Confidence is high
Foreign banks have always considered the mainland as a potentially lucrative and a 'must-invest' market, despite various restrictions.
Now a survey conducted by international accounting firm PricewaterhouseCoopers (PwC) shows that in an environment of increasing funding constraints, foreign banks operating on the mainland are surprisingly confident about their prospects.
In fact, the PwC findings show that foreign banks expect revenue to continue to grow over the next three years. Their optimism stems from the continued opening up of the mainland economy, and its transition towards a convertible currency, the survey shows.
The high level of confidence belies the continued struggle of the foreign banks in trying to gain a foothold in the mainland. According to PwC, the 127 foreign banks operating in the country commanded only 1.83 per cent of the mainland banking market last year, a slight increase from 1.7 per cent the year before. Notwithstanding this, the 42 foreign banks that participated in this year's survey, made it clear that their commitment to the mainland remains resolute. Mervyn Jacob, PwC's financial services leader for China and Hong Kong, says the market share figure fails to reflect how foreign banks are continuing to redefine market segments on the mainland.
'They believe China still offers exciting growth opportunities, and they're not wrong,' he says. 'China's economy may not be expanding as fast as before, but it's still growing at a faster rate than the banks' own home markets.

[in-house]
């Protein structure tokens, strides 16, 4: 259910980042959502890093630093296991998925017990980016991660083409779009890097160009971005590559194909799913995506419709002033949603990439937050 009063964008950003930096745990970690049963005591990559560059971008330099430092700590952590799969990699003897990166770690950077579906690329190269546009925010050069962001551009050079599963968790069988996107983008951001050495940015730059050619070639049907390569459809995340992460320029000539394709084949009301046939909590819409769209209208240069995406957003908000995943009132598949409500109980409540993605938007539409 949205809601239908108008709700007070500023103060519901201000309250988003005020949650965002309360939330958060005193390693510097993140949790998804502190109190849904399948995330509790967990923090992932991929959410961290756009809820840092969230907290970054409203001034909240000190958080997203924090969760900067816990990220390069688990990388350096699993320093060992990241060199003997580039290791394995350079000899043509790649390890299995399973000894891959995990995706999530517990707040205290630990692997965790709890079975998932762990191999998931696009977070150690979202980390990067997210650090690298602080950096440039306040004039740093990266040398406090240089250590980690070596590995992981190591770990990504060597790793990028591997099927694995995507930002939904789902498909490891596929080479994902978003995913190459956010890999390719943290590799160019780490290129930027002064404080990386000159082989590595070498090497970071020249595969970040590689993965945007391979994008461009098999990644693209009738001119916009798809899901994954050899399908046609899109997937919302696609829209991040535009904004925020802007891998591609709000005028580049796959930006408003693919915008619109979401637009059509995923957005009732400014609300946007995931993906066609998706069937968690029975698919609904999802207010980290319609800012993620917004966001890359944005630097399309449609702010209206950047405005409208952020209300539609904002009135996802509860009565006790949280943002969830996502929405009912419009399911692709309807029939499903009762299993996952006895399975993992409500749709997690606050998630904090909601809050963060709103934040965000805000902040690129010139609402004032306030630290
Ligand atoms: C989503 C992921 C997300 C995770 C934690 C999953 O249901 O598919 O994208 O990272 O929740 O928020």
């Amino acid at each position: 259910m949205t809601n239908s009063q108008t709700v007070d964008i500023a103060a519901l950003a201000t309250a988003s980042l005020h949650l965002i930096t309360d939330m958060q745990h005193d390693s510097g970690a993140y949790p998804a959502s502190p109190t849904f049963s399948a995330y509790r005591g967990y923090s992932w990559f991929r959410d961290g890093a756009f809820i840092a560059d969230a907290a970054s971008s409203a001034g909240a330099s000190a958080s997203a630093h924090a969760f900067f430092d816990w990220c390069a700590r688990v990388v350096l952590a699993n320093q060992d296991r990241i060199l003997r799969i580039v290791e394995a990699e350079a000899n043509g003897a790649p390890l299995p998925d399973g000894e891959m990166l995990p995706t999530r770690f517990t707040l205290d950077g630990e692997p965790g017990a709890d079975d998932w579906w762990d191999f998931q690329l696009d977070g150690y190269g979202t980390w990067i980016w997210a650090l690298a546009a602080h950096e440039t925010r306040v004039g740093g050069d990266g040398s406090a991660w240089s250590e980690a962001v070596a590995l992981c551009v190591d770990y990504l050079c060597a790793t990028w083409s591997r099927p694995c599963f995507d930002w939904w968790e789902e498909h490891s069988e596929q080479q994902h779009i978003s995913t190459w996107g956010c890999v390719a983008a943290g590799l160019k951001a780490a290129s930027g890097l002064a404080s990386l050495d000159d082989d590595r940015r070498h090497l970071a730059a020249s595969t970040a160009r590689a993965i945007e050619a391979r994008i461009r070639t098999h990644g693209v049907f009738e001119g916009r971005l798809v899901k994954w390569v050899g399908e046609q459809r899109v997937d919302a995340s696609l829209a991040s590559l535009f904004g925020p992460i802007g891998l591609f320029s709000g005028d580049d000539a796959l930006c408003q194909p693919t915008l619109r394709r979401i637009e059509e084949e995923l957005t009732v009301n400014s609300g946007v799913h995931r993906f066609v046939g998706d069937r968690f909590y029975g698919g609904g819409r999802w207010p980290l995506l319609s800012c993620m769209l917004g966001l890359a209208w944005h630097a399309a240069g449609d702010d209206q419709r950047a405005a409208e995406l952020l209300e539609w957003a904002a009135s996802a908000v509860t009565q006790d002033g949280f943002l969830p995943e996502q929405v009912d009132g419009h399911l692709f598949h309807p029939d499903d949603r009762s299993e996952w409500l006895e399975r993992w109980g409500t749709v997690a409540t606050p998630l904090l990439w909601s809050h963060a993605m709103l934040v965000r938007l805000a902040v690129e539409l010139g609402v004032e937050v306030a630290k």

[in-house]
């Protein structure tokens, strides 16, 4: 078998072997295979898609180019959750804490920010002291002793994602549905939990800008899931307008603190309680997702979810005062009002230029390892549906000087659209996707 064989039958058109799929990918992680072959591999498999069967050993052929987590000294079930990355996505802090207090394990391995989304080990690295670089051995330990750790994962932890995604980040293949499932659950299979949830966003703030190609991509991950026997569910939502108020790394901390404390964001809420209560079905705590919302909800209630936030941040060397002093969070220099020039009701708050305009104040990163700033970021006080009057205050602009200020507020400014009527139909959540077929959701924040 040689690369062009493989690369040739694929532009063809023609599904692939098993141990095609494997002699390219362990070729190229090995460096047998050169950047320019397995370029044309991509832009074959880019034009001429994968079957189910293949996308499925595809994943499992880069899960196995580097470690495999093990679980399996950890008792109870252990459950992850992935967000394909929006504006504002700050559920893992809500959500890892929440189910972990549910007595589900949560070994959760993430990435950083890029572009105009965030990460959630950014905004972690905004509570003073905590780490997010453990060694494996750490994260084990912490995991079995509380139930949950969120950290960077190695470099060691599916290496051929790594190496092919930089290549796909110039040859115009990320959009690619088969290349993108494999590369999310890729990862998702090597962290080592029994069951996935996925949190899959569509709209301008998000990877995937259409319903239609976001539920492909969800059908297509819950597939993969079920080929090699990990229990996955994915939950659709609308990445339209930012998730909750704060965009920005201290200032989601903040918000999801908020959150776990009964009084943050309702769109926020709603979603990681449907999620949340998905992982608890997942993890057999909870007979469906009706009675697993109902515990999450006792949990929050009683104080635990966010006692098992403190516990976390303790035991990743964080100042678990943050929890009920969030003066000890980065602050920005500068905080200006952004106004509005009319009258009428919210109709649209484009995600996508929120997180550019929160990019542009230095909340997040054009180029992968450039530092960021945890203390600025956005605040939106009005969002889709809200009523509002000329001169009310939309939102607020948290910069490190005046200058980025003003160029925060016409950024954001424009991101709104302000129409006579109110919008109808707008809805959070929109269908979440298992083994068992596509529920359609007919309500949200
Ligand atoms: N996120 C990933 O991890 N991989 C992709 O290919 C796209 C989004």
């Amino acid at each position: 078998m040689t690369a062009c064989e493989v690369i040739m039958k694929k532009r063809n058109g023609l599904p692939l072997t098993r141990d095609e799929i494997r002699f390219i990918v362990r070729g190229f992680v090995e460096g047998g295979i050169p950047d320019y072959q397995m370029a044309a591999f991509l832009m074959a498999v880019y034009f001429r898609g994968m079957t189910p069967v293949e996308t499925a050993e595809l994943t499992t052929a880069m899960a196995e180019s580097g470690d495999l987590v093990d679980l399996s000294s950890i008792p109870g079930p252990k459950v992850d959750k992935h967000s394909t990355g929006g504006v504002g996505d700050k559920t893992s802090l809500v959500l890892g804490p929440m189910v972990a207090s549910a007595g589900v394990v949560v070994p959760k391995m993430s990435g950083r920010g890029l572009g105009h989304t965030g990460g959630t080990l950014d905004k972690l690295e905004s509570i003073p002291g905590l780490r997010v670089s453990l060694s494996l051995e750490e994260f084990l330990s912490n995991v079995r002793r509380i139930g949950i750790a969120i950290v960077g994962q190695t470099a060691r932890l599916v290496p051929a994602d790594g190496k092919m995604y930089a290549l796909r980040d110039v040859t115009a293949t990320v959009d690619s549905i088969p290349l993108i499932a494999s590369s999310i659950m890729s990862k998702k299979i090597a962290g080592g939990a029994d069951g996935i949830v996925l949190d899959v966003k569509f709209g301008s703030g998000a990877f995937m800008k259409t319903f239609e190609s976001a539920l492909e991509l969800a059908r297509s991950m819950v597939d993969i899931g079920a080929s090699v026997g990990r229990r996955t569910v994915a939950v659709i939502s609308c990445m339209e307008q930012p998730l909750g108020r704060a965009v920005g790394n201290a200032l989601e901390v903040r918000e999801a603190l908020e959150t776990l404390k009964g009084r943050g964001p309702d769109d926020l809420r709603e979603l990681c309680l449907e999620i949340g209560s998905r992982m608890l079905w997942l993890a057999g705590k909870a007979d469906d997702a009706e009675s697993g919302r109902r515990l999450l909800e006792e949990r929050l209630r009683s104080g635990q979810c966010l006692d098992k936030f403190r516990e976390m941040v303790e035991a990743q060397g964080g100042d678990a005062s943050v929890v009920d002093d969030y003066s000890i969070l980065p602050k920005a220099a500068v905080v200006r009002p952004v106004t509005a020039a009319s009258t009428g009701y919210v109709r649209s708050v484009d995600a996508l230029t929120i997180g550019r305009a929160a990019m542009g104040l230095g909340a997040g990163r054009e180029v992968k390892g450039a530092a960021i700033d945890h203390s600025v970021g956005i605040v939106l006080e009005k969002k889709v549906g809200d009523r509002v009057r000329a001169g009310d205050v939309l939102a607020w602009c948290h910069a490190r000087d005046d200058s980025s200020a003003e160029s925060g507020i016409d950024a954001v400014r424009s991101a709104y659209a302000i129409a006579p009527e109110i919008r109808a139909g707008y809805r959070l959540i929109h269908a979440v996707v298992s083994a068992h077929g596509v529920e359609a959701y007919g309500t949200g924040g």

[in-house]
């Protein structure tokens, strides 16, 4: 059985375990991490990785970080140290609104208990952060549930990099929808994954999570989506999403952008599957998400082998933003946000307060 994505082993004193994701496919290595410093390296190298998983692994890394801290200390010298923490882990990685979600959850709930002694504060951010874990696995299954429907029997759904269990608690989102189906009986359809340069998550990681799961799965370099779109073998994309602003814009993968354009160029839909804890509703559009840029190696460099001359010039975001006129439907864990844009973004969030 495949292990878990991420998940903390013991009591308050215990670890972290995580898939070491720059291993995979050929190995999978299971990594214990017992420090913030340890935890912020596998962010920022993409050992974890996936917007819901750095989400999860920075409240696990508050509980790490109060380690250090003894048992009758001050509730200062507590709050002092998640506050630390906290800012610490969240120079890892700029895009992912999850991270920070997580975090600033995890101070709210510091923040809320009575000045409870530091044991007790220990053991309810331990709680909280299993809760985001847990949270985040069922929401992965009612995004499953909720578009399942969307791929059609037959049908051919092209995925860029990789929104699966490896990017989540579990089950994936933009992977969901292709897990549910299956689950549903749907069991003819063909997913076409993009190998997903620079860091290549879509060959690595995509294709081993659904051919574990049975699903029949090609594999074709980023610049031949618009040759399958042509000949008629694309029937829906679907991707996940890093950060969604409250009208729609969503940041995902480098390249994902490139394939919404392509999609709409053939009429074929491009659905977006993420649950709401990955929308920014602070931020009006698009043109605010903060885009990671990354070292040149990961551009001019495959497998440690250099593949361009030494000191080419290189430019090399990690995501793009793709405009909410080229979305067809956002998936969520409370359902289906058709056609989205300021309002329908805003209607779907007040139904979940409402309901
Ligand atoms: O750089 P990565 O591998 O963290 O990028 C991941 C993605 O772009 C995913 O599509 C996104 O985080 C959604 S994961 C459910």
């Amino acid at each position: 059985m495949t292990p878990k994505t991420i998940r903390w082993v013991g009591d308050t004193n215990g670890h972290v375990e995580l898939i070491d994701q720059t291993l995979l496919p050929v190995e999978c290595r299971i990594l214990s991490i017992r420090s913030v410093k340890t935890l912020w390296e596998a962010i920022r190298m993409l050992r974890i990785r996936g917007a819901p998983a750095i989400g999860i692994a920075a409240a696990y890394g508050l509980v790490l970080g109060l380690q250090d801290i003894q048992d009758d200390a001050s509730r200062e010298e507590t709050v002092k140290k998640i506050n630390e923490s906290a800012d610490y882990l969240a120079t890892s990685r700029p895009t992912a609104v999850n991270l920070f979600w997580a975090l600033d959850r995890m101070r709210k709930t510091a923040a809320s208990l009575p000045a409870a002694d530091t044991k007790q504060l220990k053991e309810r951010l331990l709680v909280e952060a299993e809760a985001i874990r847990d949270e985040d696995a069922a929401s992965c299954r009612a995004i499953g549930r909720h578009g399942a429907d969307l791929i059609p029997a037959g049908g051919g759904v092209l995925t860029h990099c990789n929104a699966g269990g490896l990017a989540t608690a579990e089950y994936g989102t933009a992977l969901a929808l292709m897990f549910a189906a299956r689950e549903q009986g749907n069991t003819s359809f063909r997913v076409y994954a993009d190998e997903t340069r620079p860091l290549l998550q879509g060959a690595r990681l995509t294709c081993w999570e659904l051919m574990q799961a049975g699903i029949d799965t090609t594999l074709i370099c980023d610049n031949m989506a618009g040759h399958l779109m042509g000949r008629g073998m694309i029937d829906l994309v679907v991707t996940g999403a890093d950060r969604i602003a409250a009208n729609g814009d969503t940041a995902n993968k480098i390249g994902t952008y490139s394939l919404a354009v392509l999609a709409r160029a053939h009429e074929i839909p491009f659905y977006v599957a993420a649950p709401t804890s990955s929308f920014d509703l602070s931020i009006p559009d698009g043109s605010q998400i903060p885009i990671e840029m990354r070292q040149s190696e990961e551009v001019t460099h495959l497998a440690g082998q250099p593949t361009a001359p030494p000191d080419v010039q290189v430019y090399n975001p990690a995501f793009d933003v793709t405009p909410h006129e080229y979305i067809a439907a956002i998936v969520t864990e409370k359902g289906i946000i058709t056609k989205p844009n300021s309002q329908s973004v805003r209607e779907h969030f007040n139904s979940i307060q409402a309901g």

'And, with the Chinese government taking steps to internationalise the renminbi, more business opportunities will develop.'
The survey also shows that, as in the past three surveys, debt capital markets continue to be viewed as the area with the greatest future opportunity. This is not surprising given that China's bond market is now the second largest in Asia and the sixth biggest in the world.
And, despite concerns about the broader economy, the majority of foreign banks believe that corporate and consumer credit remains stable, as evidenced by the rise in luxury spending by Chinese consumers. Nonetheless, as in past years, foreign banks continue to feel the increasing weight of new regulations. Coupled with tightening liquidity and rise in interest rates and reserve requirement ratios, the road ahead is expected to be challenging.